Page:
Right lane, wrong turn Oops: Some motorists think nothing of suddenly slicing through traffic to reach the opposite side of the street.

The Intrepid Commuter

April 01, 1996

REGULAR READERS of this column know of our deep affection for those motorists who make right turns from the left lane, left turns from the right lane, or get in a center turn lane and do nothing.

And, apparently, you share our affection, judging by the letters and calls we receive citing such instances.

Today's example from any lane available, regardless of traffic.

Said Sherri James, who lives in Reisterstown, "People turn left [from the wrong lanes] all of the time and then look shocked when the person making the left-hand turn legally blows their horn at them. Can't people understand that this could cause an accident or do they just assume the whole world revolves around them and they can do whatever they please?"

There are two lanes of traffic in each direction of Reisterstown Road with a center turn lane. There's also a traffic light.

When we camped there recently, we saw a handful of southbound daredevils turn left into the shopping center from the right lane.

Officer Mark Crump of the Baltimore County police said he is unaware of any complaints of illegal turns into the shopping center but said officers would monitor the intersection.

The alarming frequency of the MTA's No. 62 bus

Phyllis Mellaney wishes the MTA bus would never come.

But it does, and each time the No. 62 rambles past her house it sets off her car alarm, disturbs the peace of her Armistead Gardens neighborhood and causes her to grind her teeth in anger.

"It's annoying. When [the alarm] goes off, I have to go out and turn it off and then turn it back on," Ms. Mellaney said. "Or, I could run the risk of leaving it off and having it stolen."

Since January, when she got her 1989 Pontiac Gran Am, she claims the roar of the stopless than 50 yards from her house in either direction. A small parking lot is nearby, but Ms. Mellaney uses a cane and can only walk short distances.

"The buses are just so loud they ought to take some of them off the street and fix them," she said.

Hoping to keep complaints to a minimum, she occasionally does not use the alarm, instead attaching an anti-theft device ."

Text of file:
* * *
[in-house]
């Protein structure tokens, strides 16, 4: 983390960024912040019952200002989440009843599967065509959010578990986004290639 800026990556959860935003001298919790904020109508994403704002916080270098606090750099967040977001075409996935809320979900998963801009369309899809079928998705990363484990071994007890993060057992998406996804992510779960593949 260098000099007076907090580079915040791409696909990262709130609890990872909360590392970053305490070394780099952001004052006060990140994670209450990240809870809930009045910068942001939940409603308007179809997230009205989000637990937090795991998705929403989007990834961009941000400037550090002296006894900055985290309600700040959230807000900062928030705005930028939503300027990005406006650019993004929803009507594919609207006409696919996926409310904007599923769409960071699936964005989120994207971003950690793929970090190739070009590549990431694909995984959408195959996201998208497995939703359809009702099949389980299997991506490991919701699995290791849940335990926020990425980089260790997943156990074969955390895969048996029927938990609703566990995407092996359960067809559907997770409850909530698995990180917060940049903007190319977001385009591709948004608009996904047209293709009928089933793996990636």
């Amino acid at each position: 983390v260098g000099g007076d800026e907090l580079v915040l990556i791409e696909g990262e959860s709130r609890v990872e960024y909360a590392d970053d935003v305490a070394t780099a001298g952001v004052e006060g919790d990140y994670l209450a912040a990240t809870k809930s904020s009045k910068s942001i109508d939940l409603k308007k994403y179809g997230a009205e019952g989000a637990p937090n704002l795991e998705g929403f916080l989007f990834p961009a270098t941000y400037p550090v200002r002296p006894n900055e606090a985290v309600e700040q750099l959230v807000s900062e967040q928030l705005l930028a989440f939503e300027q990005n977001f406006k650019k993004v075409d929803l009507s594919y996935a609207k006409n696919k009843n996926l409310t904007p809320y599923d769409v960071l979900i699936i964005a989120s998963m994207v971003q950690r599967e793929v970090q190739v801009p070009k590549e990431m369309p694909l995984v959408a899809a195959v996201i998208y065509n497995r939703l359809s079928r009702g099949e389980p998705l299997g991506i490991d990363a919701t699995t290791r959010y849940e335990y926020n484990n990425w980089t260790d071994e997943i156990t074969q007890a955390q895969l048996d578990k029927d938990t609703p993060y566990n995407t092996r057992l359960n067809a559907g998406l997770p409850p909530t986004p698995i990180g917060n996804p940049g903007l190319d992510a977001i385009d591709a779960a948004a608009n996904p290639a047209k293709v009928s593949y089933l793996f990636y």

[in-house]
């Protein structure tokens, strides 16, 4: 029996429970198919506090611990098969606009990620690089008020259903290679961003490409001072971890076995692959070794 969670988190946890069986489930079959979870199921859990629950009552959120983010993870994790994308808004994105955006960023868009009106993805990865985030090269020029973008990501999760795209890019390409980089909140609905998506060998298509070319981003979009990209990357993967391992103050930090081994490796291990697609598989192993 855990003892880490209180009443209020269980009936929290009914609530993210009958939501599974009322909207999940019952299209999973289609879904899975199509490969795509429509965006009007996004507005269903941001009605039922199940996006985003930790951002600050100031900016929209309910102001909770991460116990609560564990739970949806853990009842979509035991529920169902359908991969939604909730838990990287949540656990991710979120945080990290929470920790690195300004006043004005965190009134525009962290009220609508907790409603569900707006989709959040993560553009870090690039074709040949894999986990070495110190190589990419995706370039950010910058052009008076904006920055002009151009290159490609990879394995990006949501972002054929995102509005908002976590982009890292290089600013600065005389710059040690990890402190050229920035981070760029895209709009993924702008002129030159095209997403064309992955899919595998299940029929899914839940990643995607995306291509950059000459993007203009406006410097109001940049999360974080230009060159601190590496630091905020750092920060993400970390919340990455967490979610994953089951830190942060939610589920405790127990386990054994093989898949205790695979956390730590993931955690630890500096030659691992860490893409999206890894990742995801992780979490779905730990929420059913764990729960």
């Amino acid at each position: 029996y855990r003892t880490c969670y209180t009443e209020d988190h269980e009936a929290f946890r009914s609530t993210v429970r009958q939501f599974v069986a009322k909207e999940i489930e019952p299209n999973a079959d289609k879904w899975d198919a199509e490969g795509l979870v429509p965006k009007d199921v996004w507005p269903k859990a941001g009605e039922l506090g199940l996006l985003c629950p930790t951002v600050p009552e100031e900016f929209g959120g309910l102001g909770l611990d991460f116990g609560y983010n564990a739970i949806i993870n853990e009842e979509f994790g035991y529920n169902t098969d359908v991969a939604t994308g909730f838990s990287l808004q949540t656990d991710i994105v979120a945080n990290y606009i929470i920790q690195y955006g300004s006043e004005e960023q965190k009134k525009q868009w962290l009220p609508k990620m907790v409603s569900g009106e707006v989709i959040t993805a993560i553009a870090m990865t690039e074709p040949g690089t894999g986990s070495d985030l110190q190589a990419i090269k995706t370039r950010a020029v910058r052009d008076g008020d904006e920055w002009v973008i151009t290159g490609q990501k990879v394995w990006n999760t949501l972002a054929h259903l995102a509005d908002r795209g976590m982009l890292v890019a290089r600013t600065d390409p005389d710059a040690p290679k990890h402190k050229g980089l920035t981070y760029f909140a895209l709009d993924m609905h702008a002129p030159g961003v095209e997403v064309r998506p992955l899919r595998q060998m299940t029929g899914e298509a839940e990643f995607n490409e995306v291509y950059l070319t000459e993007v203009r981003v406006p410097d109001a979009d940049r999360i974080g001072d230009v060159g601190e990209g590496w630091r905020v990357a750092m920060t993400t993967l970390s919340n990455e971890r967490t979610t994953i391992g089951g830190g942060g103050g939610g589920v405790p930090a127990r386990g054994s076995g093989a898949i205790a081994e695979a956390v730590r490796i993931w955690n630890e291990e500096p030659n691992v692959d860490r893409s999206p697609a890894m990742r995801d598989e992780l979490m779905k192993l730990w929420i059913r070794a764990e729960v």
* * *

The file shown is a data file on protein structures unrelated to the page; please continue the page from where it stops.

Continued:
Anthony Brown, a Mass Transit Administration spokesman, has heard of other instances in which the radio frequency of buses and planes triggers car alarms.

"She might want to take it [the alarm] to a dealer and let them make an adjustment," Mr. Brown said, adding that the MTA will not reroute the bus line.

Higher MTA fares not 'fair at all'

While we're on the MTA (figuratively speaking), it's been four weeks since the folks who operate the light rail, bus and subway systems made fare and route adjustments.

And, from the correspondence we've received, many of you are not very happy about it.

For instance, Pamela Chester-Johnson, who rides the bus daily from her home near Memorial Stadium to St. Joseph's Hospital in Towson, said riders pay more money for the same service.

"It's too much money for the middle class, and sometimes you get less service," said Ms. Chester-Johnson, noting a $12 jump in the price of a monthly pass, from $38 to $50, is her main gripe.

The adjustments included raising the basic MTA fare from $1.25 to $1.35 a ride, introduction of a $3 pass that allows you to ride as many buses in one day as you wish, and the increased cost of weekly and monthly passes by $3 and $12, respectively.

MTA also reduced or altered the number of bus routes from 66 to 54 to make the transit system run more efficiently and improve the quality of transportation.

But for Virginia Smoot of West Baltimore, who has a family of four and lives on a fixed income, the increase for the MTA's monthly pass hurts. said: "You would expect something more for your buck. Maybe a smile would be enough."

Pub Date: 4/01/96

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